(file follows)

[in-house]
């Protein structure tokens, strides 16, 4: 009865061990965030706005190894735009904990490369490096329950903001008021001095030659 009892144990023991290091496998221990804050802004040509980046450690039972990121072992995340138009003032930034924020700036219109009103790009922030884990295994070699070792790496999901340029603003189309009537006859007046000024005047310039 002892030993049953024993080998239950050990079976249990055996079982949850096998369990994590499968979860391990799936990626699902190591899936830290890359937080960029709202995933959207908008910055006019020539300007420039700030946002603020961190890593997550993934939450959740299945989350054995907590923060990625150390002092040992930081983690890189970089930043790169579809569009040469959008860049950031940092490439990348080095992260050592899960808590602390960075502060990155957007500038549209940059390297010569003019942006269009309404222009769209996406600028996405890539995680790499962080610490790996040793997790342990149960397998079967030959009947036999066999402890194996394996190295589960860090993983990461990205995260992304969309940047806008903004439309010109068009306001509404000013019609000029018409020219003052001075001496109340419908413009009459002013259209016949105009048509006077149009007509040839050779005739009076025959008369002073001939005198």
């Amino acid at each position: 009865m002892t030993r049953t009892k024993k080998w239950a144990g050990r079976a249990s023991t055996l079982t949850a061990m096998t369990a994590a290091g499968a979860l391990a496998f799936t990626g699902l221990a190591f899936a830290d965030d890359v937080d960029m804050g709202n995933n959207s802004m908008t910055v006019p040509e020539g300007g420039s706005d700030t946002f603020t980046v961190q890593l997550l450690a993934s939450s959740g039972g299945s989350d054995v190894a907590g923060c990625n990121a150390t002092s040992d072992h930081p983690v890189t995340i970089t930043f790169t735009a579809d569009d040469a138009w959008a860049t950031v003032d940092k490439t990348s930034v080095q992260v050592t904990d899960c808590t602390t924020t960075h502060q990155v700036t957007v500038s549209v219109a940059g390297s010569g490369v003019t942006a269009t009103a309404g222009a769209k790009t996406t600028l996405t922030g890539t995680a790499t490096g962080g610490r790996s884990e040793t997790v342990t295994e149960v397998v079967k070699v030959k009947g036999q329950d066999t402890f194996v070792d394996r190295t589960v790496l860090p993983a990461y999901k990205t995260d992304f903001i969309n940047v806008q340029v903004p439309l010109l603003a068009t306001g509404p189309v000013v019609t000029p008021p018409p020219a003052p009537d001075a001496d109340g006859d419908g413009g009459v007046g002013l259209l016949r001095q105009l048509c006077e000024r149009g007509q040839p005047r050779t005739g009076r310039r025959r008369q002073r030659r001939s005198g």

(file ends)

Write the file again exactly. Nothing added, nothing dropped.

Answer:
[in-house]
């Protein structure tokens, strides 16, 4: 009865061990965030706005190894735009904990490369490096329950903001008021001095030659 009892144990023991290091496998221990804050802004040509980046450690039972990121072992995340138009003032930034924020700036219109009103790009922030884990295994070699070792790496999901340029603003189309009537006859007046000024005047310039 002892030993049953024993080998239950050990079976249990055996079982949850096998369990994590499968979860391990799936990626699902190591899936830290890359937080960029709202995933959207908008910055006019020539300007420039700030946002603020961190890593997550993934939450959740299945989350054995907590923060990625150390002092040992930081983690890189970089930043790169579809569009040469959008860049950031940092490439990348080095992260050592899960808590602390960075502060990155957007500038549209940059390297010569003019942006269009309404222009769209996406600028996405890539995680790499962080610490790996040793997790342990149960397998079967030959009947036999066999402890194996394996190295589960860090993983990461990205995260992304969309940047806008903004439309010109068009306001509404000013019609000029018409020219003052001075001496109340419908413009009459002013259209016949105009048509006077149009007509040839050779005739009076025959008369002073001939005198």
């Amino acid at each position: 009865m002892t030993r049953t009892k024993k080998w239950a144990g050990r079976a249990s023991t055996l079982t949850a061990m096998t369990a994590a290091g499968a979860l391990a496998f799936t990626g699902l221990a190591f899936a830290d965030d890359v937080d960029m804050g709202n995933n959207s802004m908008t910055v006019p040509e020539g300007g420039s706005d700030t946002f603020t980046v961190q890593l997550l450690a993934s939450s959740g039972g299945s989350d054995v190894a907590g923060c990625n990121a150390t002092s040992d072992h930081p983690v890189t995340i970089t930043f790169t735009a579809d569009d040469a138009w959008a860049t950031v003032d940092k490439t990348s930034v080095q992260v050592t904990d899960c808590t602390t924020t960075h502060q990155v700036t957007v500038s549209v219109a940059g390297s010569g490369v003019t942006a269009t009103a309404g222009a769209k790009t996406t600028l996405t922030g890539t995680a790499t490096g962080g610490r790996s884990e040793t997790v342990t295994e149960v397998v079967k070699v030959k009947g036999q329950d066999t402890f194996v070792d394996r190295t589960v790496l860090p993983a990461y999901k990205t995260d992304f903001i969309n940047v806008q340029v903004p439309l010109l603003a068009t306001g509404p189309v000013v019609t000029p008021p018409p020219a003052p009537d001075a001496d109340g006859d419908g413009g009459v007046g002013l259209l016949r001095q105009l048509c006077e000024r149009g007509q040839p005047r050779t005739g009076r310039r025959r008369q002073r030659r001939s005198g």